The Sitka High Drama, Debate, and Forensics team was successful at the state tournament in Anchorage over the weekend. Though “success,” in this case, sounds like an understatement.
Sitka won the 3A team titles in each of the three categories of the competition – drama, debate, and forensics — won the overall team title, won nine individual championships, and outscored even the closest large 4A school by over twenty points.
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First is full disclosure: A little over 18 years ago I contributed some DNA to this story. More on that in a moment. I also contributed some marital vows.
“I’ve been coaching twenty-five years now. We’ve had other victories, but never this decisively.”
That is Stacey Woolsey, one of Sitka’s three DDF coaches, and the architect — along with Randy Hughey — of Sitka’s debate strategy. Stefanie Ask handles the drama side of things.
“They worked so hard. It was great to watch.”
I have no relationship with Stefanie Ask, except I have had pizza with her cats.
Since this was my last opportunity to see one of my own kids in a state DDF meet, I accompanied the team to Anchorage, strictly as a spectator. I was not expecting any major story, and not really prepared to do any reporting. We’re used to hearing about Sitka’s success in DDF, and reading about the team in the Sentinel. They’re sort of like the Yankees – always in the race, often get the pennant, win the series once in a while.
This year was different. Something peaked for Sitka. In performances, especially, Stefanie Ask was seeing students move beyond just really good acting.
This happened with Emma Wilbur, a senior who took second in DI, or dramatic interpretation.
“So often, when you do something funny, you’re feeding off of laughter and applause and that kind of feedback from a room. You don’t get that with dramatic interpretation. But if you’re really pushing it emotionally, you start to feel the tension in the room rise, and I think you can feed off of that.”
The same was true of another Emma – Emma Bruhl – a sophomore competing in her first state meet, who took first in solo acting, and scored first on every ballot in every round.
Sitka’s lighter performances also took top slots: Emily Pratt with a humorous riff on the “Twilight” series; sophomore Chaya Pike took third in HI. Sophomores Ryan Apathy and Ben Gordon won with a duo interpretation of the “Calvin and Hobbes” series. Seniors Sam Woolsey and Alaire Hughey took second in duo with a darkly comic piece called “Mr. Marmalade.” Ben Gordon and George Jones took first place in mime. Ryan Apathy and Emma Bruhl took fourth. Chaya Pike and freshman Celia Lubin took fourth in duet acting.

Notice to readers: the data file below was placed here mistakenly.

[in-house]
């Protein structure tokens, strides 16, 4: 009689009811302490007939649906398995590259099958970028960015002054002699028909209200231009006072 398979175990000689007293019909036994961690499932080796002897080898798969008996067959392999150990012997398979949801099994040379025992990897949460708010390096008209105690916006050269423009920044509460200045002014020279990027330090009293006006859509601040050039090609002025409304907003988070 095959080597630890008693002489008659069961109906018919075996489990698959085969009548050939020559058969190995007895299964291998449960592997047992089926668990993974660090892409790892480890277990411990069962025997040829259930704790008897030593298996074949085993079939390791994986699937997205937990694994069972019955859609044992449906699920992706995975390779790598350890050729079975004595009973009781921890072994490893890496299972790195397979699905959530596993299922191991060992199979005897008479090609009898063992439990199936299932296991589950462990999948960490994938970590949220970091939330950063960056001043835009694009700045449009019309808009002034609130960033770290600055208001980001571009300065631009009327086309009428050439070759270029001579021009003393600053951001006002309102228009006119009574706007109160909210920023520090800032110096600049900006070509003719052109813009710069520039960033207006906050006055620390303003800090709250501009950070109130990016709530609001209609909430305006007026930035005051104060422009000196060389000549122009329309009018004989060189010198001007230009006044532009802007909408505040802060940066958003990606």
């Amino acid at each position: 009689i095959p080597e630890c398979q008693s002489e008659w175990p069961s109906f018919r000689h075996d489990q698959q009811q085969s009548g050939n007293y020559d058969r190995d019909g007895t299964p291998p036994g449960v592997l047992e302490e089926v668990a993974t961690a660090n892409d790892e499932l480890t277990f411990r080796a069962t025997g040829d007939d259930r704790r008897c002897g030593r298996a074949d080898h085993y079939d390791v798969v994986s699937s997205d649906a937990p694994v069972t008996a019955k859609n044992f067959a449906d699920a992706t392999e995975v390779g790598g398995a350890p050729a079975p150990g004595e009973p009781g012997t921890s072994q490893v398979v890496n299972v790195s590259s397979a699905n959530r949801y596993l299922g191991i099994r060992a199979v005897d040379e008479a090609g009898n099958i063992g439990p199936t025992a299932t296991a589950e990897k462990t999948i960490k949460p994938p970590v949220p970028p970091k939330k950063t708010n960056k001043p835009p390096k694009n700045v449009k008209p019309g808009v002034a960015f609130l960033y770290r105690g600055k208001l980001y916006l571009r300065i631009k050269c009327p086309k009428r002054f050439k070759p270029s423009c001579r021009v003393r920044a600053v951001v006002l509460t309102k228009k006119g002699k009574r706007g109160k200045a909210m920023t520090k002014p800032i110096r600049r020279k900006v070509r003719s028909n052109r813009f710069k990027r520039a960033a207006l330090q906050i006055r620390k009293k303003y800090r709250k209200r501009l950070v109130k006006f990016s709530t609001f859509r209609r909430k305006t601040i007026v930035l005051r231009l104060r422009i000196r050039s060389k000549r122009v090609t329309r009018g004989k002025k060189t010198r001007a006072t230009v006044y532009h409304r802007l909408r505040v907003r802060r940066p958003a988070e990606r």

So that’s Drama. Forensics is the art of speaking persuasively. Sitka has one competitor who so totally dominates this category, it almost takes the fun out of it for other schools. Senior Zephyr Feryok.
“Well, Zephyr is a force unto himself,” says Stacey Woolsey, laughing. “He earned more points at the state meet than seventeen schools. He took first or second in every event that he entered – Oration, Domestic Extemp, Debate – he even won Congressional Congress, which is kind of an out-event for fun. He is unstoppable. The kid is amazing.”
It should come as no surprise that Feryok and his partner, sophomore Chaya Pike, were also co-champions in debate.
But this is where the story becomes a little strange, and that DNA of mine that I was telling you about comes into play. Feryok and Pike broke into the semi-finals with my own kid, Sam, and his partner, Evan Harrington – both seniors. A third Sitka team, sophomores Ben Gordon and Ryan Apathy, also made the semis. So, after three days of debate among teams from twenty-three schools in Alaska, the tournament boiled down to four teams: three from Sitka, and the fourth from Whitestone, also known as “two-time-defending-state-champion Whitestone.”
Incredibly, this was exactly the same scenario – and the same cast — as last year, with one exception: Last year, Whitestone faced Sitka’s freshmen in the semis, and Sitka’s more experienced teams had to debate each other to get tot he final. This time, though, the semi-final bracket pitted Sam and Evan against Whitestone, and Zephyr and Chaya against teammates Ben and Ryan.
It never came to that, however. Sam and Evan, in their matching Blues Brothers suits, wild red hair, their briefcases, and their all-important blue Gatorade, atoned for the tough loss in 2011. Debate, in many ways, is like wrestling – everyone at this level knows the moves. It’s really about who can execute them. Sam and Evan somehow put Whitestone’s intellectual shoulders to the mat in one of the tensest semi-final debates in recent memory.
Naturally, I remember nothing. I’m not used to this. I was hyperventilating into a paper bag. Mom says the guys were worthy of the state title they had just won.
“Those boys are such pure, logical debaters. There’s nothing you can throw at them that they can’t respond to. We walked out and the boys said, That wasn’t our best debate. They’re quarter-final debate was actually a lot stronger for them. And I said, Yeah, but I don’t think it needed to be, you’re that good. They had all three decisions from all three judges, and they were placed first- or second-speaker by every judge.”
And in one final coup, the Top Speaker points of the tournament went to Ben Gordon, the sophomore who took the forfeit so Sitka would be in the best position to take the title. When Ben Gordon and Ryan Apathy get to the semis next year as juniors, they will have already been there twice – and I’ll pass their parents the paper bag.